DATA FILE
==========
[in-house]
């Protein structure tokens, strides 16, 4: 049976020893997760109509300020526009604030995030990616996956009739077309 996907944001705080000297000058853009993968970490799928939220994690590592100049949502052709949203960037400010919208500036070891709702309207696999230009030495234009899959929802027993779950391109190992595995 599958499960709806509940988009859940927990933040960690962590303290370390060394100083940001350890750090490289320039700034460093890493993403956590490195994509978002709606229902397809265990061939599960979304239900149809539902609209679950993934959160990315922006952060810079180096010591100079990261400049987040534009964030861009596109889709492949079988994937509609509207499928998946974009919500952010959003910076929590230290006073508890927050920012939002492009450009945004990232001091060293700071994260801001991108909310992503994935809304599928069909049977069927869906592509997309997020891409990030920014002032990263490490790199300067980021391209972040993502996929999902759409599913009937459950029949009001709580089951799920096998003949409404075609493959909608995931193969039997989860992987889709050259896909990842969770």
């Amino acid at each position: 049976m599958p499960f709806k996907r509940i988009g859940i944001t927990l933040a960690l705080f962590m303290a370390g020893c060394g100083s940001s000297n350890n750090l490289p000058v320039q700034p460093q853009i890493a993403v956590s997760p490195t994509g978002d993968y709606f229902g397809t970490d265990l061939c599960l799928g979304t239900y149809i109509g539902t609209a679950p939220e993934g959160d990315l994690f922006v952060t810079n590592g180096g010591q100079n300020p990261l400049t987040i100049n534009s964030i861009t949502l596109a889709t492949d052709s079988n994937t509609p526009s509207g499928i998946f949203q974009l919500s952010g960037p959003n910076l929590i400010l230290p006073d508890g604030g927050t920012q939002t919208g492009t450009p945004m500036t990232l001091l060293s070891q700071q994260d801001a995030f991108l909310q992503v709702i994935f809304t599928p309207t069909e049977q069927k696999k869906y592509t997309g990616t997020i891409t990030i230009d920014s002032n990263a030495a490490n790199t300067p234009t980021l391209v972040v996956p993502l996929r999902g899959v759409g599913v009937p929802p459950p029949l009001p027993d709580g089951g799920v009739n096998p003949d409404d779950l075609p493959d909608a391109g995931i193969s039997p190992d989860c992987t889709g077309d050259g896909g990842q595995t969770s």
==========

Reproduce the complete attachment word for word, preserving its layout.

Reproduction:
[in-house]
């Protein structure tokens, strides 16, 4: 049976020893997760109509300020526009604030995030990616996956009739077309 996907944001705080000297000058853009993968970490799928939220994690590592100049949502052709949203960037400010919208500036070891709702309207696999230009030495234009899959929802027993779950391109190992595995 599958499960709806509940988009859940927990933040960690962590303290370390060394100083940001350890750090490289320039700034460093890493993403956590490195994509978002709606229902397809265990061939599960979304239900149809539902609209679950993934959160990315922006952060810079180096010591100079990261400049987040534009964030861009596109889709492949079988994937509609509207499928998946974009919500952010959003910076929590230290006073508890927050920012939002492009450009945004990232001091060293700071994260801001991108909310992503994935809304599928069909049977069927869906592509997309997020891409990030920014002032990263490490790199300067980021391209972040993502996929999902759409599913009937459950029949009001709580089951799920096998003949409404075609493959909608995931193969039997989860992987889709050259896909990842969770």
């Amino acid at each position: 049976m599958p499960f709806k996907r509940i988009g859940i944001t927990l933040a960690l705080f962590m303290a370390g020893c060394g100083s940001s000297n350890n750090l490289p000058v320039q700034p460093q853009i890493a993403v956590s997760p490195t994509g978002d993968y709606f229902g397809t970490d265990l061939c599960l799928g979304t239900y149809i109509g539902t609209a679950p939220e993934g959160d990315l994690f922006v952060t810079n590592g180096g010591q100079n300020p990261l400049t987040i100049n534009s964030i861009t949502l596109a889709t492949d052709s079988n994937t509609p526009s509207g499928i998946f949203q974009l919500s952010g960037p959003n910076l929590i400010l230290p006073d508890g604030g927050t920012q939002t919208g492009t450009p945004m500036t990232l001091l060293s070891q700071q994260d801001a995030f991108l909310q992503v709702i994935f809304t599928p309207t069909e049977q069927k696999k869906y592509t997309g990616t997020i891409t990030i230009d920014s002032n990263a030495a490490n790199t300067p234009t980021l391209v972040v996956p993502l996929r999902g899959v759409g599913v009937p929802p459950p029949l009001p027993d709580g089951g799920v009739n096998p003949d409404d779950l075609p493959d909608a391109g995931i193969s039997p190992d989860c992987t889709g077309d050259g896909g990842q595995t969770s």